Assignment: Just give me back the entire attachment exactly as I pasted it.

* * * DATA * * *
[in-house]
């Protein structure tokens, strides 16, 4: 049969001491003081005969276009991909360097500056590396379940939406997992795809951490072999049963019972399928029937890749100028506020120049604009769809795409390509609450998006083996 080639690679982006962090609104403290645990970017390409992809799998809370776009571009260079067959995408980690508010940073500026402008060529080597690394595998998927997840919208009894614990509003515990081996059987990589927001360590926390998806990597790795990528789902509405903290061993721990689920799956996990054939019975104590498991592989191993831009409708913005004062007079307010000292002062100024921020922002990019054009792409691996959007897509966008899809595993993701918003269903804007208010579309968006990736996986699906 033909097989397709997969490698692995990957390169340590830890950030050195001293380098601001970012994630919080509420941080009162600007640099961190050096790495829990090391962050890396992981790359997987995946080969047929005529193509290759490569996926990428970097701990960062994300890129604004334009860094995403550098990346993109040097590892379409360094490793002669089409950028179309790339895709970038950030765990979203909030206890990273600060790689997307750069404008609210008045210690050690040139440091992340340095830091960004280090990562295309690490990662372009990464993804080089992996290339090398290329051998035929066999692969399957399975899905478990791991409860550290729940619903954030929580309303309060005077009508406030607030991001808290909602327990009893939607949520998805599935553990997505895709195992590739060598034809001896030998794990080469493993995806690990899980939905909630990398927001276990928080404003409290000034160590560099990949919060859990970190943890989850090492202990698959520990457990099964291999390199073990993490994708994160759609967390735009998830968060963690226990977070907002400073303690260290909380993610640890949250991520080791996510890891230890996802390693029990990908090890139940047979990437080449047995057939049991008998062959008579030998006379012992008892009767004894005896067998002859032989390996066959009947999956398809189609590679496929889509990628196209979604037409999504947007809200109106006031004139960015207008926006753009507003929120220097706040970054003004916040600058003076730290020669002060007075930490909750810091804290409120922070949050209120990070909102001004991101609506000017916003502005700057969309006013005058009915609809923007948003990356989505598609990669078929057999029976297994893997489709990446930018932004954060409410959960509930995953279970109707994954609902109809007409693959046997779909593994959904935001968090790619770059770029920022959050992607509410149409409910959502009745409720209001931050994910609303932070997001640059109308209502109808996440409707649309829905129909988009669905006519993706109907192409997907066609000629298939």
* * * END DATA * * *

[in-house]
């Protein structure tokens, strides 16, 4: 049969001491003081005969276009991909360097500056590396379940939406997992795809951490072999049963019972399928029937890749100028506020120049604009769809795409390509609450998006083996 080639690679982006962090609104403290645990970017390409992809799998809370776009571009260079067959995408980690508010940073500026402008060529080597690394595998998927997840919208009894614990509003515990081996059987990589927001360590926390998806990597790795990528789902509405903290061993721990689920799956996990054939019975104590498991592989191993831009409708913005004062007079307010000292002062100024921020922002990019054009792409691996959007897509966008899809595993993701918003269903804007208010579309968006990736996986699906 033909097989397709997969490698692995990957390169340590830890950030050195001293380098601001970012994630919080509420941080009162600007640099961190050096790495829990090391962050890396992981790359997987995946080969047929005529193509290759490569996926990428970097701990960062994300890129604004334009860094995403550098990346993109040097590892379409360094490793002669089409950028179309790339895709970038950030765990979203909030206890990273600060790689997307750069404008609210008045210690050690040139440091992340340095830091960004280090990562295309690490990662372009990464993804080089992996290339090398290329051998035929066999692969399957399975899905478990791991409860550290729940619903954030929580309303309060005077009508406030607030991001808290909602327990009893939607949520998805599935553990997505895709195992590739060598034809001896030998794990080469493993995806690990899980939905909630990398927001276990928080404003409290000034160590560099990949919060859990970190943890989850090492202990698959520990457990099964291999390199073990993490994708994160759609967390735009998830968060963690226990977070907002400073303690260290909380993610640890949250991520080791996510890891230890996802390693029990990908090890139940047979990437080449047995057939049991008998062959008579030998006379012992008892009767004894005896067998002859032989390996066959009947999956398809189609590679496929889509990628196209979604037409999504947007809200109106006031004139960015207008926006753009507003929120220097706040970054003004916040600058003076730290020669002060007075930490909750810091804290409120922070949050209120990070909102001004991101609506000017916003502005700057969309006013005058009915609809923007948003990356989505598609990669078929057999029976297994893997489709990446930018932004954060409410959960509930995953279970109707994954609902109809007409693959046997779909593994959904935001968090790619770059770029920022959050992607509410149409409910959502009745409720209001931050994910609303932070997001640059109308209502109808996440409707649309829905129909988009669905006519993706109907192409997907066609000629298939």